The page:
While I’ve come to appreciate the difference since then, I distinctly remember the first time I noticed that the smell of my grass-fed steak was a little…off. I was interested in what could cause the difference in smell and flavor from corn-fed beef, so I set out to do some research. Here’s what I found:
Several factors contribute to the difference between grain-fed and grass-fed beef. First, the old adage is correct: you are what you eat. So cattle only fed grain (such as corn and soy) will have sweetness and mildness imparted on them from the grain. Also, as the bodies of cattle aren’t necessarily suited to processing grain, they grow fat more quickly with grain. As such, grass-fed cattle are usually leaner and lack the fatty marbling that we’ve come to expect from grain-fed cattle.
How Grass-Fed and Grain-Fed Beef Are Different
While the truth is that the above is a question I could quickly write 3000 words about, let’s keep this short and to the point. First things first, the reality is that the label “grass-fed” can be used misleadingly as it has no strict definition from a regulatory standpoint.
What most consumers will envision when they hear “grass-fed” is that they are buying meat of an animal that lived its entire life on grass. That still very well may be true! However, it’s entirely possible that an animal could be labeled as grass-fed but may have eaten grain for substantial periods in its life.
Here’s a little background on the average life of modern cattle that may help clear things up: the vast majority of cattle spend the first 6 to 8 months of their lives grazing as grass. After this initial period of grazing, this is where grain-fed and grass-fed (as consumers think of it) cattle go their separate ways. Grain-fed cattle are now switched over to a diet that mostly consists of corn, soy, and other various products.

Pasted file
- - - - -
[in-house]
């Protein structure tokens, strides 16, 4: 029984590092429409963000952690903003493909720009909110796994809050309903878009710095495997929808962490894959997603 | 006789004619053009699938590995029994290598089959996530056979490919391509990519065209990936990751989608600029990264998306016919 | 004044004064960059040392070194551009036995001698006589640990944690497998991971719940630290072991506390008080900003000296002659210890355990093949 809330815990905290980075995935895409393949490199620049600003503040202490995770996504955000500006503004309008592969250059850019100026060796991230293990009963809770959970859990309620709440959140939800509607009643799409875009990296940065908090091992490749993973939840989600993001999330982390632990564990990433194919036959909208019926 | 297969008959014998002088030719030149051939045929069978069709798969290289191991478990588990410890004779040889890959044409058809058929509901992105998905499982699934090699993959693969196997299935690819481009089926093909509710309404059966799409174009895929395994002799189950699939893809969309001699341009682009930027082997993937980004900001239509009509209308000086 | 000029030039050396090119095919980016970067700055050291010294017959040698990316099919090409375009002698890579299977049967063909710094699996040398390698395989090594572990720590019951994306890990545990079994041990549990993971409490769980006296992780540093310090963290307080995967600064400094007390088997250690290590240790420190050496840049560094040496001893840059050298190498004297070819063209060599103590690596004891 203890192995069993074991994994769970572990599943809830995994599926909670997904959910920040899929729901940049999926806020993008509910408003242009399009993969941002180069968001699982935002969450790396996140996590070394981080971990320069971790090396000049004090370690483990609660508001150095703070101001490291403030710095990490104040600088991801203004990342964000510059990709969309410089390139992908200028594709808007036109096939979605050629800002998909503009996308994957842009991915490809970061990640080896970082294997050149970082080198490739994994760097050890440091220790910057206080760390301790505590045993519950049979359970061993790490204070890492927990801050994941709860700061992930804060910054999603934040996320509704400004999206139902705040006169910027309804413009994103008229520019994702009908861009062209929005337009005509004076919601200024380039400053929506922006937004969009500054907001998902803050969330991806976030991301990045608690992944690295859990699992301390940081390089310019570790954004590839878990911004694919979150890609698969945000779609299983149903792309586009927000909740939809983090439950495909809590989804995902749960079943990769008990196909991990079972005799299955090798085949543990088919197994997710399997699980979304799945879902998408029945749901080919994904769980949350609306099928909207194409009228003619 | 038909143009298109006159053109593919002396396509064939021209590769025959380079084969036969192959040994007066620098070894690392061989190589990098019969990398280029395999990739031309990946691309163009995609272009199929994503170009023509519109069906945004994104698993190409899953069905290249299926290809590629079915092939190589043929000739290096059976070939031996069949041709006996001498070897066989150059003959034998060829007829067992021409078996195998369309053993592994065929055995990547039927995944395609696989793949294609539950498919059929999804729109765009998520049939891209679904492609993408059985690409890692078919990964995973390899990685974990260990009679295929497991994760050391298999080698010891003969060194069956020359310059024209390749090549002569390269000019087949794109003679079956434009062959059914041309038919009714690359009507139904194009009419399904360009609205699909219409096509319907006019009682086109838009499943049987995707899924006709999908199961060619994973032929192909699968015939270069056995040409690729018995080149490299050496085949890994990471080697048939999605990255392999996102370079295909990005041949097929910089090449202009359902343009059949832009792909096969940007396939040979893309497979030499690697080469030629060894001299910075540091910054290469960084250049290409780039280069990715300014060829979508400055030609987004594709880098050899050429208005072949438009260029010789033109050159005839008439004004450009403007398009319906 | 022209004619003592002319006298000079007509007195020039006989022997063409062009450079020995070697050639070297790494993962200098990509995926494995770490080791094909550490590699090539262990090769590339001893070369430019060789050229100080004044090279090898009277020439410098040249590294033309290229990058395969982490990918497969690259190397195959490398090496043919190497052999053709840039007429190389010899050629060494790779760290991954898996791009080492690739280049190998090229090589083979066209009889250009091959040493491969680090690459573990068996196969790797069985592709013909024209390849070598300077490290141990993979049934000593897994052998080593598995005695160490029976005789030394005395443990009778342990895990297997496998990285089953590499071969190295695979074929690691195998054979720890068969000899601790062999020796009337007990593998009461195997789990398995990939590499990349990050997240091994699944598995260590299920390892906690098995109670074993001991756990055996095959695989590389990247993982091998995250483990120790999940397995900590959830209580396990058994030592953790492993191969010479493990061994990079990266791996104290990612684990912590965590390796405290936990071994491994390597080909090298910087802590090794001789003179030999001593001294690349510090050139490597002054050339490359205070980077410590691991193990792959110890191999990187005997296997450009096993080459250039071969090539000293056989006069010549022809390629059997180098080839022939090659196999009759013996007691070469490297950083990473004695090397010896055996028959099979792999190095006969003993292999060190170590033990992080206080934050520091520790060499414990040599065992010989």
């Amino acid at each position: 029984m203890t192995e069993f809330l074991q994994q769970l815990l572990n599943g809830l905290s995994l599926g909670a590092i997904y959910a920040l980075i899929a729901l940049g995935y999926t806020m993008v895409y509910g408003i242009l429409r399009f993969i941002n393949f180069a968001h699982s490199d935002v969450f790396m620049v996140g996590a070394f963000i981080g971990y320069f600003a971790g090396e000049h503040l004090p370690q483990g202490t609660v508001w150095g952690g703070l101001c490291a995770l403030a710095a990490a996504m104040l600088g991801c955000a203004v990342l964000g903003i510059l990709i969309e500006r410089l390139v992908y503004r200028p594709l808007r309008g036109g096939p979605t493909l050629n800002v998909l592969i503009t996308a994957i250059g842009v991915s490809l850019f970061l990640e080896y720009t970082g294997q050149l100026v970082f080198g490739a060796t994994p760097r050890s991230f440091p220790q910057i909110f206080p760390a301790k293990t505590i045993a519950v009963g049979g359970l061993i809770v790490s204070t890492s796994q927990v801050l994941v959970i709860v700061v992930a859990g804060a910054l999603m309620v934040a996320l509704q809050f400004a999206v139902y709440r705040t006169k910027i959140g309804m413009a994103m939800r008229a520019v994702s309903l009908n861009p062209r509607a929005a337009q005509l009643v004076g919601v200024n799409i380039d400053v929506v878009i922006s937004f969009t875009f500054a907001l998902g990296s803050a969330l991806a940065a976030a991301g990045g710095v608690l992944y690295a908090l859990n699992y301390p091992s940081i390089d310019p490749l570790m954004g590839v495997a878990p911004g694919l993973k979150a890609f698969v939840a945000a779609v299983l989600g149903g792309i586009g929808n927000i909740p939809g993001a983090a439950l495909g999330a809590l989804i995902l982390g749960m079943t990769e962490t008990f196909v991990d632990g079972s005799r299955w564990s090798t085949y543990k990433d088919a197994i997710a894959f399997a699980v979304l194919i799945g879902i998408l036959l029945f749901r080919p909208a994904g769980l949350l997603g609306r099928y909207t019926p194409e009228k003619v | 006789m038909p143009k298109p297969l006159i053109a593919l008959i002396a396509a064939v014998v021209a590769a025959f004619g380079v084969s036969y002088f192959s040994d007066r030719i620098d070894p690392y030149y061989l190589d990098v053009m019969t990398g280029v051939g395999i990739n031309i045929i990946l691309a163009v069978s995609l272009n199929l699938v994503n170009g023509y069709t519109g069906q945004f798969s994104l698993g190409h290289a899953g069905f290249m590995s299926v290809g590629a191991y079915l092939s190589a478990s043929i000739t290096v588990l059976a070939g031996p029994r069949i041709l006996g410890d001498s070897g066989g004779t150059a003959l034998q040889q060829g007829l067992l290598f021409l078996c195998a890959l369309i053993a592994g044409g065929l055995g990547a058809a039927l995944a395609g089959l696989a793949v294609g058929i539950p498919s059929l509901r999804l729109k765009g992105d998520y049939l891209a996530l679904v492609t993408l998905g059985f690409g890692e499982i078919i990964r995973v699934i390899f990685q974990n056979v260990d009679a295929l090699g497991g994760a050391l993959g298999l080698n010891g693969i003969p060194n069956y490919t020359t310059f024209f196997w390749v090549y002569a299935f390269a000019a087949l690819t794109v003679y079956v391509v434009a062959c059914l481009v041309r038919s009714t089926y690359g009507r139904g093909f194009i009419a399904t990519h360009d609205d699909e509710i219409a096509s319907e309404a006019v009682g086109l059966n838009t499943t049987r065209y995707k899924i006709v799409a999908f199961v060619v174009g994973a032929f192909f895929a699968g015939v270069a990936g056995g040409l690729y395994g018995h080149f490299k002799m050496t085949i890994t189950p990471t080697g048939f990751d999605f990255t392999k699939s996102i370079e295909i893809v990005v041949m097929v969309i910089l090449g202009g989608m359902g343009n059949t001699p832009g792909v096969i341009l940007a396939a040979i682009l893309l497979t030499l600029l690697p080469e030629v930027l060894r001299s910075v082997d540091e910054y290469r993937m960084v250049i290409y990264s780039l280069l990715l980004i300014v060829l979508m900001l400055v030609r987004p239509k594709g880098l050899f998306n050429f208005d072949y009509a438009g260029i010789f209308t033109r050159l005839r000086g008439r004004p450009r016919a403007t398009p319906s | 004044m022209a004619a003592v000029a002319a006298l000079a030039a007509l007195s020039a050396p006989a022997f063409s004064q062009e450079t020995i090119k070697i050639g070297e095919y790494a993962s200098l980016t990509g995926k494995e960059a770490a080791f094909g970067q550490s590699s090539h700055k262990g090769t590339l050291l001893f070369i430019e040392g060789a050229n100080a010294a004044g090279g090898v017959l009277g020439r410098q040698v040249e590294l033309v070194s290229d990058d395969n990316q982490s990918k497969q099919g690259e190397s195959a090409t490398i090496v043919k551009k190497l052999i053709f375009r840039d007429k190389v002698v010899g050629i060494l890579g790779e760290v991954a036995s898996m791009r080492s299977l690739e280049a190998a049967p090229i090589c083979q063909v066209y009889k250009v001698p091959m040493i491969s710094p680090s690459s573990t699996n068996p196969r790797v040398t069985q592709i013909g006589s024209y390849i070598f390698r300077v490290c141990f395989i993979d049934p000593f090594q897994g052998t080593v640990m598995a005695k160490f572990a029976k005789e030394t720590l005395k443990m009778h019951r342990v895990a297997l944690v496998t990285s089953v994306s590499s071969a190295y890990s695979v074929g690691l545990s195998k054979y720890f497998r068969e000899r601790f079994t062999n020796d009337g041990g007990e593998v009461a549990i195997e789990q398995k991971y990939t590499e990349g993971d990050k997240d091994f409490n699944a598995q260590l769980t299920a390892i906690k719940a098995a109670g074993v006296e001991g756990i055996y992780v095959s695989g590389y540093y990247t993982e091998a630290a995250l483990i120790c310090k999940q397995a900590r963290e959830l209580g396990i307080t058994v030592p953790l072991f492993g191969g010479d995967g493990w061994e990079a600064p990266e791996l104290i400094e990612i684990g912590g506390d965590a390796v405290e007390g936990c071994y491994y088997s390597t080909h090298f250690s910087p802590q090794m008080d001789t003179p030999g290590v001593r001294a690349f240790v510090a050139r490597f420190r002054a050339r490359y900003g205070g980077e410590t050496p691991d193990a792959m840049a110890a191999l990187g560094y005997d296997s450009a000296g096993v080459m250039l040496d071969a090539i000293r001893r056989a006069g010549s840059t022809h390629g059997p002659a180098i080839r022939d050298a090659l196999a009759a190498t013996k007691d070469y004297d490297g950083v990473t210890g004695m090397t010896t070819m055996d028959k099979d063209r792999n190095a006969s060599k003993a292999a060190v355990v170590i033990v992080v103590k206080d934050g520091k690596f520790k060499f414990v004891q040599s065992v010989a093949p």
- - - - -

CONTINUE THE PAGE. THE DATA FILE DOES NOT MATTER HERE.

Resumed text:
On the other hand, some lucky cattle get to live the rest of their lives eating grass, as nature intended. Here’s where a new label helps clear up some of the confusion: grass-finished. It implies exactly what you’re thinking: a grass-finished animal continues to graze on grass long after the first 6-8 months of their life.
But what’s the reason for the switch from cattle eating grass (their natural diet) to grain? There are a lot of things you could talk about, but two ideas carry the most weight: time and marbling. Regarding time, the simple truth is that grain-fed cattle put on weight much quicker and therefore they offer a much quicker return on investment for the farmer.
As for marbling, let’s be frank about this: us Americans have really, really come to love the fatty marbling that is the result of the grain-fed diet. It doesn’t make that a good thing, but that’s an undeniable fact. More on that later.
Why does grass-fed beef smell different?
Now that we’ve got a solid understanding of the real difference between grass-fed and grain-fed beef let’s get back to the main question. In this case, the adage puts it best: you are what you eat. In other words, the diet of the animal is going to have a serious impact on how the meat smells and tastes. So for the grain-fed cattle, their meat will be rather mild as the sugars from the corn and soy impart an almost sweetness on the meat.
I’m not going to lie, while I do prefer grass-fed beef for a myriad of reasons, it’s not hard to understand why many prefer the taste and smell of grain-fed beef.
There are many examples of this effect that can be found in the natural world. As an avid hunter, I’m more than familiar with the impact that diet has on the flavor and smell of the meat.
One of the best examples of this effect can be found in an unexpected animal: black bears.
I know most of you probably haven’t eaten black bear and don’t plan on it, but stay with me.